For surviving, Skyler finishes the season at #3. The tender scene between wife and husband was my favorite from the episode. Where most everything else was built on betrayals, schemes, and machine guns, Walt’s goodbye to the woman he used to call his wife was heartbreaking in its simplicity: just two great actors, talking. He gives her his lottery ticket, which contains the GPS coordinates where Hank and Gomie are buried, and she gives him the opportunity to see Holly one last time. As Walt gazes at the only person in the world who doesn’t see him as a monster through tear-stained eyes, Skyler allows herself the briefest of smiles. For a second, she sees the man she fell in love with, before Hank took Walt on a ride-along. Then it’s gone, as is Walt. For good, this time.
#2. Walt/#1. Jesse
Both men were going to die at the Nazi Compound. Both men got in over their heads in the meth game. Both men had really terrible hair by the end of the show. So why is Jesse ahead of Walt? First off, because Jesse’s alive and Walt isn’t…unless that old TV adage is true, and that because we never actually see Walt die, just his bleeding, wrinkled corpse on the floor, with a bullet in his gut and cancer eating away his insides, he’s still alive.
I’m kidding, I’m kidding. Walt’s dead, yo, with his body giving up in the environment where, post-Gray Matter, he proudly felt his life most mattered, that he wasn’t just living out the days until he was living no more. (Again, I’m resisting the urge to discuss at length about how this storytelling decision made sense thematically, if not emotionally, for the same don’t-want-to-complain reason that I still love Lost***, even if I wasn’t 100% enamored with the finale. And no, I’m not comparing “Felina” to “The End”; what I meant was…NOPE. NOT GONNA DO IT.) It was the best he could have hoped for after fleeing New Mexico for the colder pastures of New Hampshire, but again, he’s dead, Jesse’s not, and now I’m imagining Jesse need for speeding his car to Andrea’s house, then Lydia’s and Mike’s, where he picks up Brock, Kiira, and Kaylee and they move to sunny Florida and open a successful kid-friendly woodshop together and everyone lives happily ever after. That’s my Breaking Bad ending, and I’m sticking to it.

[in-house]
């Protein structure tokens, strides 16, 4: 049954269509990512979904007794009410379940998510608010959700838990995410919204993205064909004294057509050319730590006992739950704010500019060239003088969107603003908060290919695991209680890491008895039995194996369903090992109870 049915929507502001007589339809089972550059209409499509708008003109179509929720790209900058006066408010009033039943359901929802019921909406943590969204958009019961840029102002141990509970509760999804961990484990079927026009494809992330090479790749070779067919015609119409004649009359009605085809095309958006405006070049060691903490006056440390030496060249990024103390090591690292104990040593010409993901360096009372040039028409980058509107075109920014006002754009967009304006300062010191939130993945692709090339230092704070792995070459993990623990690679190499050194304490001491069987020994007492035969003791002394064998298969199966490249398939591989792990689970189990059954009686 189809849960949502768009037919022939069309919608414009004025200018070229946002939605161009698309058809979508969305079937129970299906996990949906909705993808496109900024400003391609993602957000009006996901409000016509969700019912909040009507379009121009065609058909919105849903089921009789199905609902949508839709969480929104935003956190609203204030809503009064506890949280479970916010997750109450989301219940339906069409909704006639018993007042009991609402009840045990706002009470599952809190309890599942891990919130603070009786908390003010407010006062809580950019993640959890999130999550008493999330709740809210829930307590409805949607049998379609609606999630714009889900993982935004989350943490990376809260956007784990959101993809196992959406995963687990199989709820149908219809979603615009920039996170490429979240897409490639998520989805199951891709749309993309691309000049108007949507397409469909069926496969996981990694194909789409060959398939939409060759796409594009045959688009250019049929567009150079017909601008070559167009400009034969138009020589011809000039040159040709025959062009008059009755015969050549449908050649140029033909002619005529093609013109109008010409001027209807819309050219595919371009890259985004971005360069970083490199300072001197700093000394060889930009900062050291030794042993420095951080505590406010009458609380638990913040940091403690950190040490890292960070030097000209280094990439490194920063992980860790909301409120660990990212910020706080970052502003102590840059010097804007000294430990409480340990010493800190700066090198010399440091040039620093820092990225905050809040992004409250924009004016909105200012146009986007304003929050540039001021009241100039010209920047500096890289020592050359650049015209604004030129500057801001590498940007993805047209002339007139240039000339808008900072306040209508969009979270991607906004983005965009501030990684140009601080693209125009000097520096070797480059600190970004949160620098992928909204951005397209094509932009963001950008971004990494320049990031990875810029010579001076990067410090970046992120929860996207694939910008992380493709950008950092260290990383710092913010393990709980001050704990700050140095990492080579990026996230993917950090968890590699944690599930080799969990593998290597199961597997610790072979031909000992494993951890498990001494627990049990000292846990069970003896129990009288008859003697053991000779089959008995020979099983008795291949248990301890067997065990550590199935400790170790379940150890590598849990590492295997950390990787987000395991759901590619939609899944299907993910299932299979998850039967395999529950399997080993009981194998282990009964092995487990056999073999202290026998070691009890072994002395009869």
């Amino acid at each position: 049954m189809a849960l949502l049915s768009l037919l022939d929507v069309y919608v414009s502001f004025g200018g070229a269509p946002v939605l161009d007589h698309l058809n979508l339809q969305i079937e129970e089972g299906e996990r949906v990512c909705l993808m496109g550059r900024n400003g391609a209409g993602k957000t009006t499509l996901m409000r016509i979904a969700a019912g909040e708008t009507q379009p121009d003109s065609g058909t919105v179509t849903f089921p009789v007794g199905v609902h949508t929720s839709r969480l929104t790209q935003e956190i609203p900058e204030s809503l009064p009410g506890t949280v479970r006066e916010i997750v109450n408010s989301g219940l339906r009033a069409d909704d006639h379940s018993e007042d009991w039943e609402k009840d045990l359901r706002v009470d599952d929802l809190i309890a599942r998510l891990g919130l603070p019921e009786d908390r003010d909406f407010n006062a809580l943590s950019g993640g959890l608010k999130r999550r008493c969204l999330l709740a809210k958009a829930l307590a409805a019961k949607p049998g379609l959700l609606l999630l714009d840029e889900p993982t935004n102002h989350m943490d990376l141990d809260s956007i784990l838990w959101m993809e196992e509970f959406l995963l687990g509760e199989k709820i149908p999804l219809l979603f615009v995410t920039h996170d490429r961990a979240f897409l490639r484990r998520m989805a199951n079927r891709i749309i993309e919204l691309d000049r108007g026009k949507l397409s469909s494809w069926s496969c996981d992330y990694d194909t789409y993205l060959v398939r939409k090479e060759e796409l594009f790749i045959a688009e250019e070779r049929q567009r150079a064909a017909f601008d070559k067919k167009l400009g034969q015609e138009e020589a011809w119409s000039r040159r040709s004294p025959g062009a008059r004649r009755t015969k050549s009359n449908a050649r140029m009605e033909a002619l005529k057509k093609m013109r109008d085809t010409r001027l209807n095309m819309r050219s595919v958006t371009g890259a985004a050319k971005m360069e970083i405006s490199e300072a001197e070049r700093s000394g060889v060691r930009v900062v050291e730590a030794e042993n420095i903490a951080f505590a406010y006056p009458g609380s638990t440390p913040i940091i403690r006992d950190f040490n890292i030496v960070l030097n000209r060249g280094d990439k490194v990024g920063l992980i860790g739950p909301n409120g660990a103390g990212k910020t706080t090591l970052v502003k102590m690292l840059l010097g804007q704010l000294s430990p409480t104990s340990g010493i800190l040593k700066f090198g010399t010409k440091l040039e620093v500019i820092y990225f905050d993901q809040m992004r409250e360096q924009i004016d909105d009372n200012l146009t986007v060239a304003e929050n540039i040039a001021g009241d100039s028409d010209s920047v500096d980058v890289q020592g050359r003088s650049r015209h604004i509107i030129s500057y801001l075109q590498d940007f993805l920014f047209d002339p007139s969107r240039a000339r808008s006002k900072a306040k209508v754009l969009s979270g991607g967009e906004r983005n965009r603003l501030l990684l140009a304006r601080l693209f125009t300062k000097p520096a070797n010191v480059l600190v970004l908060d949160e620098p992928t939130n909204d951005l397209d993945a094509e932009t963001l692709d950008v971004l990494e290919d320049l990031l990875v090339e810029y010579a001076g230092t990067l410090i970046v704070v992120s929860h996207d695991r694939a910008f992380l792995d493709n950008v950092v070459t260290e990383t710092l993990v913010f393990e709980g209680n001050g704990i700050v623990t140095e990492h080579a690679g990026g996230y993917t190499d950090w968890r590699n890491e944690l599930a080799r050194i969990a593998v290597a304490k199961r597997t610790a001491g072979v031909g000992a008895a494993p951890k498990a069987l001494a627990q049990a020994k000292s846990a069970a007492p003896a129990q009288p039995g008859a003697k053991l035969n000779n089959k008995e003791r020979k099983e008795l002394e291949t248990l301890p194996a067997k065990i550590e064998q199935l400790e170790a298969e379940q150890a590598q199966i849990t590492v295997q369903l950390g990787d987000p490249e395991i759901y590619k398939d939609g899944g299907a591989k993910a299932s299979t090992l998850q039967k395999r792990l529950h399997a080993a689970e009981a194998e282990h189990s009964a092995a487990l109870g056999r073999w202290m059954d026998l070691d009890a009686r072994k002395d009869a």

***: it’s legally required to mention Lost in your recap of a series finale.